Coronal Rain: Falling Stars on the Sun

The solar corona, the outermost part of the Sun’s atmosphere, has always been an object of interest to astronomers. Its high temperature of millions of degrees and strange behavior have attracted the attention of scientists from all over the world. But only now, thanks to the SolO solar orbiter, we can see this mysterious region of the Sun in unprecedented detail.

An international team of astronomers using SolO has discovered a previously unseen feature of the solar corona – “shooting stars” falling on the Sun. These meteoroid-like fireballs are up to 250 kilometers wide and cause explosive gas bursts as they collide with the surface of the Sun.

The coronal shower is not composed of water, as its name suggests. The solar corona is composed of plasma, an ionized gas that has a very high temperature. Sometimes the temperature drops in this region and the plasma condenses to form clots. However, even these clots have temperatures of tens to hundreds of thousands of degrees.

The enormous gravitational force of the Sun attracts these clots to itself at speeds of up to 100 kilometers per second, creating a fireball effect. As a result of the collision with the surface of the Sun, explosive gas bursts occur, which propagate through the corona, reheating it. It is a kind of “shooting star on our star,” according to Dr. Patrick Antolin of Northumbria University.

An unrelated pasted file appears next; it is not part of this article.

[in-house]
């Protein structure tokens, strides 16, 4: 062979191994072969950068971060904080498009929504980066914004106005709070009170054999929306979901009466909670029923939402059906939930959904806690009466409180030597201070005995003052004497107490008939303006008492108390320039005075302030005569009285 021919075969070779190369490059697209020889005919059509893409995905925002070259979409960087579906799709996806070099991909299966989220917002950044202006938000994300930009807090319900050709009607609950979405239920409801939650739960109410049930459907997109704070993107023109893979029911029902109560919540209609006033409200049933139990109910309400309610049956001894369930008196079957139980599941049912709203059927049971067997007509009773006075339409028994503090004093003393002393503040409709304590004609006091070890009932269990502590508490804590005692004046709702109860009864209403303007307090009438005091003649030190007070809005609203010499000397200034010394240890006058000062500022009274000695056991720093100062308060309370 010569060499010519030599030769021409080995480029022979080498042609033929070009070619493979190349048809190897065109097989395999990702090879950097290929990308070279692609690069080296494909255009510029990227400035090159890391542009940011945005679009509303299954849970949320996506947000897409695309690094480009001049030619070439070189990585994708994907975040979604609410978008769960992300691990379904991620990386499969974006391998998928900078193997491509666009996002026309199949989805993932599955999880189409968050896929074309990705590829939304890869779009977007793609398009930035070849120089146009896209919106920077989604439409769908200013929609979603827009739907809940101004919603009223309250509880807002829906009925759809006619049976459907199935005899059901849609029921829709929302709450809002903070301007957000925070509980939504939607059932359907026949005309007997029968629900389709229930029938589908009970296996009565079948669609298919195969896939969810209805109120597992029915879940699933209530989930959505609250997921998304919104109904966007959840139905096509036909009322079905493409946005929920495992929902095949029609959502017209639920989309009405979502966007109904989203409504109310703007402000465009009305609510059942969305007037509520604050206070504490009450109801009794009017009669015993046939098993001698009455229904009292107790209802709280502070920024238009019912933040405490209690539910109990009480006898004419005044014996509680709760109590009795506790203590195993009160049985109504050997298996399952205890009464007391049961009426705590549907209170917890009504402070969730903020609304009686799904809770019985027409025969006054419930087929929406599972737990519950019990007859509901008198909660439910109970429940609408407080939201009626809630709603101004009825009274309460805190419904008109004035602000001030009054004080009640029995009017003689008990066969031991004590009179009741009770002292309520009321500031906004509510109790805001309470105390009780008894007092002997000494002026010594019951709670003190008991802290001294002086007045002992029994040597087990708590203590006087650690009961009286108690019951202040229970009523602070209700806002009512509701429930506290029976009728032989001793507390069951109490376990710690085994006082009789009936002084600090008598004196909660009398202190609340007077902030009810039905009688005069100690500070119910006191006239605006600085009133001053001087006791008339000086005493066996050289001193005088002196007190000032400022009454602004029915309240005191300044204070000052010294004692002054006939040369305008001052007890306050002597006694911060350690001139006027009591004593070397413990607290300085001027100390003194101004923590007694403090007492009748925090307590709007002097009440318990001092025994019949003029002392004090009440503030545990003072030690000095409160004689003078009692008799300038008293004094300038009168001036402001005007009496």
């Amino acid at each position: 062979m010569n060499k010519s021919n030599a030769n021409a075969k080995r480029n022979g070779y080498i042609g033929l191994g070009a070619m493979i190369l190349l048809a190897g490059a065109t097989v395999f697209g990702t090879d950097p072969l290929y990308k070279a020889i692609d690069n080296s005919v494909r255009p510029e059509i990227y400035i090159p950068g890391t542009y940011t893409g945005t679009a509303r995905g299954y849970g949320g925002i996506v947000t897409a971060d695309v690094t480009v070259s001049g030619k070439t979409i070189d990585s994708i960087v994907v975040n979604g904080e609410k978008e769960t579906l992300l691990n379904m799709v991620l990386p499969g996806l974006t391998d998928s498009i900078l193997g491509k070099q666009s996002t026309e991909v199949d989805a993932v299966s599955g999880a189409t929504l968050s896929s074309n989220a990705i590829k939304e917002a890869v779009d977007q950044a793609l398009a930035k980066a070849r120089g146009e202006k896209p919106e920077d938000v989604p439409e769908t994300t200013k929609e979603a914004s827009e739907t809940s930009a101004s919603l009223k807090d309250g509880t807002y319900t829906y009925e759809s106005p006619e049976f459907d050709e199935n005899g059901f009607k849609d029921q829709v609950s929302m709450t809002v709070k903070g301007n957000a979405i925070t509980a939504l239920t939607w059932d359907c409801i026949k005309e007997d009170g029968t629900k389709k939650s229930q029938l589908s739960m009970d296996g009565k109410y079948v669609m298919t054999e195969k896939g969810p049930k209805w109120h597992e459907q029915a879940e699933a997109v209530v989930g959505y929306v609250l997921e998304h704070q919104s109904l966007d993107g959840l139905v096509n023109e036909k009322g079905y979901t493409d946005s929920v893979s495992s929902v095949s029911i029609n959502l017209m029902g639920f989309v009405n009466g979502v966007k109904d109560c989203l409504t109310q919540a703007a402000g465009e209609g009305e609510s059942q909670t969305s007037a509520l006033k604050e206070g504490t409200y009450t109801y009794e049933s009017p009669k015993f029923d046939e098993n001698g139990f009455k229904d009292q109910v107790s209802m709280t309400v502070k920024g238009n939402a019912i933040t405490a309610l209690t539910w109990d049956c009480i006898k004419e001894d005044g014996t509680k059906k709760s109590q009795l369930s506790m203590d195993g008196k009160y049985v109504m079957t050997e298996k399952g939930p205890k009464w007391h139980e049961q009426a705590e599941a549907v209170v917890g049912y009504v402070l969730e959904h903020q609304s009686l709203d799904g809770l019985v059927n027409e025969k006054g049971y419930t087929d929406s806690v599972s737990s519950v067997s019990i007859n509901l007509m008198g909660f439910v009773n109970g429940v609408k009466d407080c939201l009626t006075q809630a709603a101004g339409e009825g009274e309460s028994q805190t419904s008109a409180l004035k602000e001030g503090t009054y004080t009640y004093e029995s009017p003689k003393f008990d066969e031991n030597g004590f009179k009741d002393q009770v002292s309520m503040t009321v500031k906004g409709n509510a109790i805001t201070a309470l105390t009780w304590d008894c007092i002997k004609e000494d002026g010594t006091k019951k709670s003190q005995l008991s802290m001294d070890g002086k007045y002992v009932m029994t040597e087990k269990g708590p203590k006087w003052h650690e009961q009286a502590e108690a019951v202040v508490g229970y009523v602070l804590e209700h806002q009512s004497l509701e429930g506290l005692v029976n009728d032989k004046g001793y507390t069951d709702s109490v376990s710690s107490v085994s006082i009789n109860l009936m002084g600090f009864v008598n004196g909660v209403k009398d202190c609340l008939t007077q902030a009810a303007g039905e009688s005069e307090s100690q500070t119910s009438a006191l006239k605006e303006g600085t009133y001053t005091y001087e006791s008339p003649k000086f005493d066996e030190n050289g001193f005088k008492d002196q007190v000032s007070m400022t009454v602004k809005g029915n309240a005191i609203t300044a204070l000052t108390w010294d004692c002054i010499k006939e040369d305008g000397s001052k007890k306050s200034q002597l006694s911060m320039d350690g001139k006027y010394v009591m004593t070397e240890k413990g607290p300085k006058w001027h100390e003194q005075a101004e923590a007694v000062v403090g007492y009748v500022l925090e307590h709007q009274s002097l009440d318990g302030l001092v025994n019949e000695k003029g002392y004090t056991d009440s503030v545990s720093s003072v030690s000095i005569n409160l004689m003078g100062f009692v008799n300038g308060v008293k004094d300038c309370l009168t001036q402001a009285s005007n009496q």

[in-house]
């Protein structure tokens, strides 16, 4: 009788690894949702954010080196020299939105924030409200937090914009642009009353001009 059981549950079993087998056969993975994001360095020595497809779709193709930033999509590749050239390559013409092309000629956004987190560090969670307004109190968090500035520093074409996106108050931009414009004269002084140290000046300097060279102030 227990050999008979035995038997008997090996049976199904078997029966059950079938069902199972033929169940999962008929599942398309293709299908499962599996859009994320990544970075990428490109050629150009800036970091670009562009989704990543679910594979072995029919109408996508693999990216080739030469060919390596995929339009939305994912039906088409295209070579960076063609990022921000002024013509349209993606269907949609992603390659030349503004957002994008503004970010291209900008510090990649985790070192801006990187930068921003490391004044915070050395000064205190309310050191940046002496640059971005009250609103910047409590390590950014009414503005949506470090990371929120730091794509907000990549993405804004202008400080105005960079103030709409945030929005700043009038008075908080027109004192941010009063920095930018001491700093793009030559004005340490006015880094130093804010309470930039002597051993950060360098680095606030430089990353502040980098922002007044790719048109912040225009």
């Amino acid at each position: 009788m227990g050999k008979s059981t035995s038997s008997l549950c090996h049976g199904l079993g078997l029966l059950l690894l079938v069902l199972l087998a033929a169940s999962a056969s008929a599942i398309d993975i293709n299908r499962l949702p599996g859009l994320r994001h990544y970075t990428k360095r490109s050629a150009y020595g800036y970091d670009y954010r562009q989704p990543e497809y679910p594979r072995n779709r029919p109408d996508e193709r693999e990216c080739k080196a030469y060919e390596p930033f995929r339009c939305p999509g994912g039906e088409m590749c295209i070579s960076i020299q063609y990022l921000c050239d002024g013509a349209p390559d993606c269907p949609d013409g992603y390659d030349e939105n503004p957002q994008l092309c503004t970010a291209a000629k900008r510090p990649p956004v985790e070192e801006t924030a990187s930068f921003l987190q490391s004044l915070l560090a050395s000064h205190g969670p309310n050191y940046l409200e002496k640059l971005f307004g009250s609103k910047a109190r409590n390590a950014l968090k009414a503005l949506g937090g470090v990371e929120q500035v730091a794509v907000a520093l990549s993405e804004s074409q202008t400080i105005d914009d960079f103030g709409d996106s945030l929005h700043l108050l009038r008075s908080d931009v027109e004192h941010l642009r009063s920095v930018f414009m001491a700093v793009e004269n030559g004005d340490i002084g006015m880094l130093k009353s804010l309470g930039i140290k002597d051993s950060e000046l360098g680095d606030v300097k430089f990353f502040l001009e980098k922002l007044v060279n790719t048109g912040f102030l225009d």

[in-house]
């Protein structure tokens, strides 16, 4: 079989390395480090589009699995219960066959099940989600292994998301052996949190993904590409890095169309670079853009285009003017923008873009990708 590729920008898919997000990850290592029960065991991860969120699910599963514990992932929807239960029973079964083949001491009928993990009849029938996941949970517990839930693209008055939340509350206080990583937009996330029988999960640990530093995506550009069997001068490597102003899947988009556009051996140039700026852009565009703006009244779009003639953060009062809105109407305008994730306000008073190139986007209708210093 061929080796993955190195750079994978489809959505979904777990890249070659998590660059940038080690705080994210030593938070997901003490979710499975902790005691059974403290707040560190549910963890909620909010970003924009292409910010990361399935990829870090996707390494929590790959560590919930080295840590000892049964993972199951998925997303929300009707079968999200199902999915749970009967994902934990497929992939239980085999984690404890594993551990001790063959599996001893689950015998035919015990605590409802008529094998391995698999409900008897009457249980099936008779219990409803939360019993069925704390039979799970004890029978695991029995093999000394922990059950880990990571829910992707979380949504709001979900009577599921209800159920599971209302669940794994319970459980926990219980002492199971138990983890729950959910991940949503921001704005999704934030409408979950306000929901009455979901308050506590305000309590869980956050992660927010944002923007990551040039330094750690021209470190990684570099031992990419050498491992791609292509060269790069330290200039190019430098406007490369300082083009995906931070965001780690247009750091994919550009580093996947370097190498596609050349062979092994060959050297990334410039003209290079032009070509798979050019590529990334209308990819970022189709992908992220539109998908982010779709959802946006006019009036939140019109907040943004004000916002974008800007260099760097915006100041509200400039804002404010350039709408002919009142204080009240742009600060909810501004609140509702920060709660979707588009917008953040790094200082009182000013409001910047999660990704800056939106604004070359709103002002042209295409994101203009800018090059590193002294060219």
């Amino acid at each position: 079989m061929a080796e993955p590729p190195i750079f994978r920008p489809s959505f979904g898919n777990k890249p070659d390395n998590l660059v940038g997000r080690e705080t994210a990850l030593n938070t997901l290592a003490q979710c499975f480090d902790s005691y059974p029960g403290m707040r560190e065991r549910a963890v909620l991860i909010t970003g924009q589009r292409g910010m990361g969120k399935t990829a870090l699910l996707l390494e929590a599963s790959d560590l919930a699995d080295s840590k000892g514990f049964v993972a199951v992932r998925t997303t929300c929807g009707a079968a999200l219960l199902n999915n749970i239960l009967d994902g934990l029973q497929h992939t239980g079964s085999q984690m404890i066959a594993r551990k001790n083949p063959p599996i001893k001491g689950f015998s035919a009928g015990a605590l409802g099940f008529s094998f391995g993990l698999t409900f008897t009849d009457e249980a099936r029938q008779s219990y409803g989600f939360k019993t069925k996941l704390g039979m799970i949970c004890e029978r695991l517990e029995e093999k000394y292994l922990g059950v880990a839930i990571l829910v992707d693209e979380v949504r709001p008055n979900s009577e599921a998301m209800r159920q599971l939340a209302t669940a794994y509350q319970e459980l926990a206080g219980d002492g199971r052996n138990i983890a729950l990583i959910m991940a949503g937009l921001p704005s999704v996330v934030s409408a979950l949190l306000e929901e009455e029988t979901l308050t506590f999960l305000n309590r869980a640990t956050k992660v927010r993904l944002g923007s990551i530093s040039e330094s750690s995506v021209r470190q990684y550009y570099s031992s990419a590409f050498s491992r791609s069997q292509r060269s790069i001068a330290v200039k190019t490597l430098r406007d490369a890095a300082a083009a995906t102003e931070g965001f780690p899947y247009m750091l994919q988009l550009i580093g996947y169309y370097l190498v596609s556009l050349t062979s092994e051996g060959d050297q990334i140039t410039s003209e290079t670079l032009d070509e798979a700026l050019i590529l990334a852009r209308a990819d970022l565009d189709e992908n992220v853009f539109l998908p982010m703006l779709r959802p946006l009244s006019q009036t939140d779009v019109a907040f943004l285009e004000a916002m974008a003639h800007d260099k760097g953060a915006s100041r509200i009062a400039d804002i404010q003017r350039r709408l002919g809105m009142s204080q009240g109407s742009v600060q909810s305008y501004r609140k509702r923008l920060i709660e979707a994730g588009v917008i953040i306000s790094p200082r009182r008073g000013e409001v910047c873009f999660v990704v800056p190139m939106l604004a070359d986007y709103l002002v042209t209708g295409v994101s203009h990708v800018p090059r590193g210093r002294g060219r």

Observations of the coronal rain were made with SolO, which was at the first perihelion of its orbit, the closest point to the Sun. Because of this position, the instrument was able to see the solar corona in unique detail. One of the SolO instruments was able to detect that coronal rain is present everywhere in the active regions of the Sun.

The Sun’s fireballs are different from the meteors we see on Earth. Meteors are created by rocky or icy materials that burn as they enter Earth’s atmosphere, leaving bright trails. In contrast, solar fireballs are compressed by magnetic fields and follow them on their way to the Sun’s surface. This makes them harder to identify without a tail.

The Sun’s magnetic field is too strong to allow material to go back or separate and form a tail. Instead, they fall into the Sun, creating explosive bursts of gas. This bright phenomenon can only be observed from below, since the solar corona is very bright.

The discovery of coronal rain and its properties opens up new horizons for studying the Sun and its atmosphere. It allows scientists to better understand the processes occurring on the surface of our star and their influence on the surrounding space.

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